Book Review: A Still Quiet Place

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Calling all teachers/counselors/parents who want to bring mindfulness into their classrooms, kids yoga sessions, or work with small groups and individual kids.  A Still Quiet Place: A Mindfulness Program for Teaching Children and Adolescents to Ease Stress and Difficult Emotions by Dr. Amy Saltzman is a must-have for your bookshelf. This invaluable resource covers Dr. Saltzman's 8-week curriculum for teaching mindfulness to kids ranging from Kindergarten all the way up to age 18.  Most activities target the 8-18 year-old range, but modifications for younger kids are provided throughout.  

There are many things I like about the layout of A Still Quiet Place, but two in particular stand out.  One is that Dr. Saltzman begins the book with background on the benefits of practicing mindfulness with kids, and how to approach teaching and facilitating sessions.  The book then goes into the curriculum, and finally ends by rounding back to the research and qualities/qualifications for teaching mindfulness to kids. It is written in such a well-rounded, sensible way. The second thing I like is that while each chapter covers one full class lesson plan with many different activities, the activities themselves are broken down in such a way that you can choose to do all of them in one weekly class or break them down into shorter, more frequent sessions. I feel like this makes it easier to be flexible with the time you have (especially in a public school setting).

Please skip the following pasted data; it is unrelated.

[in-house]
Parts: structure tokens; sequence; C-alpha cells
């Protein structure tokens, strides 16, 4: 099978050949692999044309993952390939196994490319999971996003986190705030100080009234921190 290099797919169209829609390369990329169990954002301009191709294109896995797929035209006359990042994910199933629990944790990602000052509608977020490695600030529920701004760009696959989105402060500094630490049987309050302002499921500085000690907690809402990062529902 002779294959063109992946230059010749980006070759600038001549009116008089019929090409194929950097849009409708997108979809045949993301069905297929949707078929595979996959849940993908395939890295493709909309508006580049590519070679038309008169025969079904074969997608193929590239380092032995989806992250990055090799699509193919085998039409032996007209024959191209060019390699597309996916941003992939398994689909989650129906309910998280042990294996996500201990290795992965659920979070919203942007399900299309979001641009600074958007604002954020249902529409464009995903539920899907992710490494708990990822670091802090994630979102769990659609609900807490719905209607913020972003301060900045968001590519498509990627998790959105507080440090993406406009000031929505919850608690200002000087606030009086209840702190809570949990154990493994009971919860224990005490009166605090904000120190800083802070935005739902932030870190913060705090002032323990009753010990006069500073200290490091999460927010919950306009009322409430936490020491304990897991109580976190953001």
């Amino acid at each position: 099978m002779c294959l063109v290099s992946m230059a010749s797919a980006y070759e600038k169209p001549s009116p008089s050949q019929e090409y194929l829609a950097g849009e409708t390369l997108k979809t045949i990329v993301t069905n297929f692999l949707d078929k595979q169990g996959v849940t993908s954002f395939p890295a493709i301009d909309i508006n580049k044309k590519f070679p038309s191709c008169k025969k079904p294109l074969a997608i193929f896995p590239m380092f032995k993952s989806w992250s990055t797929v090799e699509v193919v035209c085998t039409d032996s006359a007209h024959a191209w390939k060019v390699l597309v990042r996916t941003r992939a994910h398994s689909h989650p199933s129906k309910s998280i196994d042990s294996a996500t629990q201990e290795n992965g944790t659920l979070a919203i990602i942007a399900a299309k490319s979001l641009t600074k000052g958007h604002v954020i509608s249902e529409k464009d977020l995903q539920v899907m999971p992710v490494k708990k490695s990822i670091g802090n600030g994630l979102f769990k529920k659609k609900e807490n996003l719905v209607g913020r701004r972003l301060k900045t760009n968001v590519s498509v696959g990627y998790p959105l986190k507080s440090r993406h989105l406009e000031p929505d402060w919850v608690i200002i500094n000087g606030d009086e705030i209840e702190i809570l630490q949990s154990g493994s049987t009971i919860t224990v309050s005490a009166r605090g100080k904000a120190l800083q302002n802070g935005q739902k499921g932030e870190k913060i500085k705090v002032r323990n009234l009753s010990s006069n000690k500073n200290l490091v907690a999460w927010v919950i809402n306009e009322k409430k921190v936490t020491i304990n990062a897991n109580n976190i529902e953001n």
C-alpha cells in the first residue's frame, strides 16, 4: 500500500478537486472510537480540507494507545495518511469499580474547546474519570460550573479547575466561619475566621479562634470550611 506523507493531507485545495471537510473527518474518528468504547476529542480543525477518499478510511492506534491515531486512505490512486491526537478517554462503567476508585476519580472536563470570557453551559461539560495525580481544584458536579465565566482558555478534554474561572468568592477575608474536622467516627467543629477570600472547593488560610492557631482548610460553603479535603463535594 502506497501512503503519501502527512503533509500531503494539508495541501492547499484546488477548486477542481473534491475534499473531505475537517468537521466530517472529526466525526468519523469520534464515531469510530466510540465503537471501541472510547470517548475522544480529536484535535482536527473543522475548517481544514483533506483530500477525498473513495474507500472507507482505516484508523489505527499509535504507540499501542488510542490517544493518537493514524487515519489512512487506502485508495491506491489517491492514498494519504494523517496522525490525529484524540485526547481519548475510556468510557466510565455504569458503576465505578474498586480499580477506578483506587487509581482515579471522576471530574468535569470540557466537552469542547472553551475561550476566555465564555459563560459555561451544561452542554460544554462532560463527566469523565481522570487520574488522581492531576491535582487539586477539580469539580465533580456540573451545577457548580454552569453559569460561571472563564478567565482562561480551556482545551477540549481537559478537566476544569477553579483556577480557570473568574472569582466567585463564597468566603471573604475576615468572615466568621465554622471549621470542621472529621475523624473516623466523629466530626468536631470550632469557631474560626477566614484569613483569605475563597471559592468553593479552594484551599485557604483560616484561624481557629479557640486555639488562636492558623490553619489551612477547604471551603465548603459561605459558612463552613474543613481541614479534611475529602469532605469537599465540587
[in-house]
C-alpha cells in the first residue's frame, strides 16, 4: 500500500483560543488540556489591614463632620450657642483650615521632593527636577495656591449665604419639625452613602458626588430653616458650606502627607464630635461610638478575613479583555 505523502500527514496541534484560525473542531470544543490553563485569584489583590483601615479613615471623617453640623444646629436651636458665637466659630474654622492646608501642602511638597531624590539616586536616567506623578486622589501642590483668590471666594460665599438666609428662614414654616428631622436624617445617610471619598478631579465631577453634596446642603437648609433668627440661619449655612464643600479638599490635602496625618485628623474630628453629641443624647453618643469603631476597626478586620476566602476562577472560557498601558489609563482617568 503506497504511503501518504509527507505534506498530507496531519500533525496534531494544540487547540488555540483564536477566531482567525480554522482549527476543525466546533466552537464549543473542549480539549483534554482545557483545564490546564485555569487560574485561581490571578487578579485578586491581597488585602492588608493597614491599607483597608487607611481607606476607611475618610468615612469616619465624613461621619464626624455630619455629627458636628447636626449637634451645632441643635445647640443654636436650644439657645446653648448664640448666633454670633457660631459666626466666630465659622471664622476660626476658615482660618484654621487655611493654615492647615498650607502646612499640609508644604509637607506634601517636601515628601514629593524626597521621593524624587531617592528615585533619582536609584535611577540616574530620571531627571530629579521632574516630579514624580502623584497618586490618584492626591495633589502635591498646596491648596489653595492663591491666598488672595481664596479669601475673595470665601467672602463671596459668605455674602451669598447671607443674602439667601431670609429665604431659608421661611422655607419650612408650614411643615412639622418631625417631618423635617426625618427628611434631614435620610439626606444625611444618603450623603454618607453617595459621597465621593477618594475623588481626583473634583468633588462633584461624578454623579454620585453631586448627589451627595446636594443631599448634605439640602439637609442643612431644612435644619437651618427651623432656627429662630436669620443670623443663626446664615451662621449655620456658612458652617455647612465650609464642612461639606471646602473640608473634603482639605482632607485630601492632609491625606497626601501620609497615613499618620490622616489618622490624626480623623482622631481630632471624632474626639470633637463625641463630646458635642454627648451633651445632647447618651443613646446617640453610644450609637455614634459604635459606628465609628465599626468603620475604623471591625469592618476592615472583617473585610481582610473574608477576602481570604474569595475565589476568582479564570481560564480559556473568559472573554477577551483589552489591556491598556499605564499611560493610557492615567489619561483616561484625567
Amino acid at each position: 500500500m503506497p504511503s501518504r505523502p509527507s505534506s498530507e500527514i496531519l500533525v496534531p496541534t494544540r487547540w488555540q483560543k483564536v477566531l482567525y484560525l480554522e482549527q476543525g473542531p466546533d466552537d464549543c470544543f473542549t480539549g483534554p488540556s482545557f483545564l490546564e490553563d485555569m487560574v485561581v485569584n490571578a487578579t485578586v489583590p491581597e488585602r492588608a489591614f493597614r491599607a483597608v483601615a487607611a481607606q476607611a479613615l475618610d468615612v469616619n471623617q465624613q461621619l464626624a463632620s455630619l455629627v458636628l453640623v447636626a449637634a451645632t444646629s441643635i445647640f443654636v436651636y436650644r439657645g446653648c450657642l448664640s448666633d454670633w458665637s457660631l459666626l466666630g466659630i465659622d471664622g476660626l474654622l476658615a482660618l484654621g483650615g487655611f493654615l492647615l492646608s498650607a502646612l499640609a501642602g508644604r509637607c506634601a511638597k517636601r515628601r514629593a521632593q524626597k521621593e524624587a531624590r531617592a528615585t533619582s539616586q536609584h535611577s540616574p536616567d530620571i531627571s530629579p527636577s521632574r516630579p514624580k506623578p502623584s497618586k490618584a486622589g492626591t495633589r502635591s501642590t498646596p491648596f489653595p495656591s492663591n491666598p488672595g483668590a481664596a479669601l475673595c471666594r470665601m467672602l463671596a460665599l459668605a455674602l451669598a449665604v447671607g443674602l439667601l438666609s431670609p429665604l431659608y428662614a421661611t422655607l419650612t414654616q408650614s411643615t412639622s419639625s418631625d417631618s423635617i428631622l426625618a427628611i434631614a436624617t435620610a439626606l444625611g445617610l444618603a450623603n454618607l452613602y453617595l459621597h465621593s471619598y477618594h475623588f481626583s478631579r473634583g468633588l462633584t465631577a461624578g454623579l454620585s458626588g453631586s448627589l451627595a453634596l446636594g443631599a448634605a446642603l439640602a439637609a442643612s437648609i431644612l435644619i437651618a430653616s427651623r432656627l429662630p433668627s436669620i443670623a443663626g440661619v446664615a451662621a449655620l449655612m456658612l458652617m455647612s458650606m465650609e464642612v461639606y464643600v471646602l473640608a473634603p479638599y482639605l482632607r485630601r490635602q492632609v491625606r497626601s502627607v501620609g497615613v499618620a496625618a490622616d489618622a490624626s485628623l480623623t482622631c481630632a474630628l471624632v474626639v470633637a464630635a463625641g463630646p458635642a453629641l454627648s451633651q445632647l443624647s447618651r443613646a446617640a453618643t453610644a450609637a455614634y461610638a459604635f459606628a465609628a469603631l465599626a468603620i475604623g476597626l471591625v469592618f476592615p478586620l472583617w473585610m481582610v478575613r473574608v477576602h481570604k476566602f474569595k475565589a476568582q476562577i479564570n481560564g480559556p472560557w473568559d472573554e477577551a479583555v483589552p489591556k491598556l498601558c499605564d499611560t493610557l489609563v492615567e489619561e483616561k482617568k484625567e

If you have your own mindfulness practice - which Dr. Saltzman highly recommends before bringing this curriculum to students - the content will be quite familiar. However, the language is so perfectly written for students of all ages.  Its doesn't use flowery language or try to over-simplify the concepts of mindfulness. Rather it provides information in fun, smart, and straightforward ways. The lesson plans provide a variety of activities so you're never spending too long on one thing, but rather honoring the natural attention spans of kids.  Home practices are also provided, as well as ideas for discussing home learning to support those who may be struggling to find time or motivation to continue with mindfulness outside of these sessions.  

Each of the eight lesson plans begin with Mindful Breathing and Mindful Eating. This creates a sense of continuity between classes, as well as provides a venue for kids to settle down and have a snack before beginning.  This is especially useful if you are leading classes after school!  The classes then vary, covering topics such as bringing kindness to your thoughts, recognizing repetitive (and potentially unhelpful) behaviors, and how to communicate with others in a mindful way.  Classes then always end with Mindful Listening, again adding to the consistency between sessions.

I highly recommend this book for anyone who is already teaching mindfulness to kids/tweens/teens; those who are still learning about bringing mindfulness to this audience; and those who might just be interested in what this movement is all about.  Happy reading!